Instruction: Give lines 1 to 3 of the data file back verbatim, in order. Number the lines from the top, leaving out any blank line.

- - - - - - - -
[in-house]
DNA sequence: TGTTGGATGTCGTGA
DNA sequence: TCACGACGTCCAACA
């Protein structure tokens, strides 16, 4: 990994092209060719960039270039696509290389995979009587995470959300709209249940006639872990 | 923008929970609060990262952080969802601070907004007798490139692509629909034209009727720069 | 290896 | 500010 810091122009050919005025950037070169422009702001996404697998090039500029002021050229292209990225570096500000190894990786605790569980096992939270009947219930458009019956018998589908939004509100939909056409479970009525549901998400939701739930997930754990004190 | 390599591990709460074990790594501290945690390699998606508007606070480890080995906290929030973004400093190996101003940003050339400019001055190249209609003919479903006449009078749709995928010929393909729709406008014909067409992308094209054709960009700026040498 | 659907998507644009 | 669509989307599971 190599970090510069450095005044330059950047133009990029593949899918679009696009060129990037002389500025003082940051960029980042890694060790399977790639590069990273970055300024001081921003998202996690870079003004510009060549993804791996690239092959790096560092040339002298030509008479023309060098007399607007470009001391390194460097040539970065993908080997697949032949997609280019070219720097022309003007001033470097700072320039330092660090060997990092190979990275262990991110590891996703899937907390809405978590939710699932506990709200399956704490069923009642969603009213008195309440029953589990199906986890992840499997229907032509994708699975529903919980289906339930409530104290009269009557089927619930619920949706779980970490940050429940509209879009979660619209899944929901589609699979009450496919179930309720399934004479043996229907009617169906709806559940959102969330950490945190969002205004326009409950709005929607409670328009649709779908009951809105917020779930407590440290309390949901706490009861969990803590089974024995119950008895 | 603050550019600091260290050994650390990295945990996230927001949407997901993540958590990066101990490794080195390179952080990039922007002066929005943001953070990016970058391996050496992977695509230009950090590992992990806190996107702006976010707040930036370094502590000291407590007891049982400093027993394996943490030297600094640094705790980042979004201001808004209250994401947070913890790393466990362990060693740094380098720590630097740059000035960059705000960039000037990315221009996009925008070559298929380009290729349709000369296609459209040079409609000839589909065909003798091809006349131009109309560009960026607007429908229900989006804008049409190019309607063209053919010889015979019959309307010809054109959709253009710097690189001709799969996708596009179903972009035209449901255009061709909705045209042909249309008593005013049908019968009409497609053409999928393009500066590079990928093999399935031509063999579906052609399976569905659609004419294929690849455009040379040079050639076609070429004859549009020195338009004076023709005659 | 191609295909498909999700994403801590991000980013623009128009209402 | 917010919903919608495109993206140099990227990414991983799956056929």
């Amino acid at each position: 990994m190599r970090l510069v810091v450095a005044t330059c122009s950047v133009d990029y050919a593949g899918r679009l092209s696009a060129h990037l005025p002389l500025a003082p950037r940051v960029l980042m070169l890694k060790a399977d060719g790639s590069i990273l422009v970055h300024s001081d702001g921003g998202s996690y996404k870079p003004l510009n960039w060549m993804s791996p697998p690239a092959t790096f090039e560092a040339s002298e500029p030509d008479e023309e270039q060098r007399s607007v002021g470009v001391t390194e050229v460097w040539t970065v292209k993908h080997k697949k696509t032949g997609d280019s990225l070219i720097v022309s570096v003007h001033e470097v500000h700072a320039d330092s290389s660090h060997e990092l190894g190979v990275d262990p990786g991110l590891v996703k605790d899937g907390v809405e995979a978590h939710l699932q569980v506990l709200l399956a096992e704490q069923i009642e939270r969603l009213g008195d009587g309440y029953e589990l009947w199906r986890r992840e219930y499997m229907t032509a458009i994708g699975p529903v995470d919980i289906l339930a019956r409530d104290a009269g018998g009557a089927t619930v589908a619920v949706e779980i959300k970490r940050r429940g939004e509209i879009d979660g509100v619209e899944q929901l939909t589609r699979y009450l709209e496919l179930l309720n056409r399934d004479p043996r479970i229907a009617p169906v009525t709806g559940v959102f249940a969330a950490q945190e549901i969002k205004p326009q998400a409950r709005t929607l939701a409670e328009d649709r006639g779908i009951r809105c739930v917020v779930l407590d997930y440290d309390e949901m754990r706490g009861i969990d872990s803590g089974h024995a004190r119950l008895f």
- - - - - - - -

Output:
[in-house]
DNA sequence: TGTTGGATGTCGTGA
DNA sequence: TCACGACGTCCAACA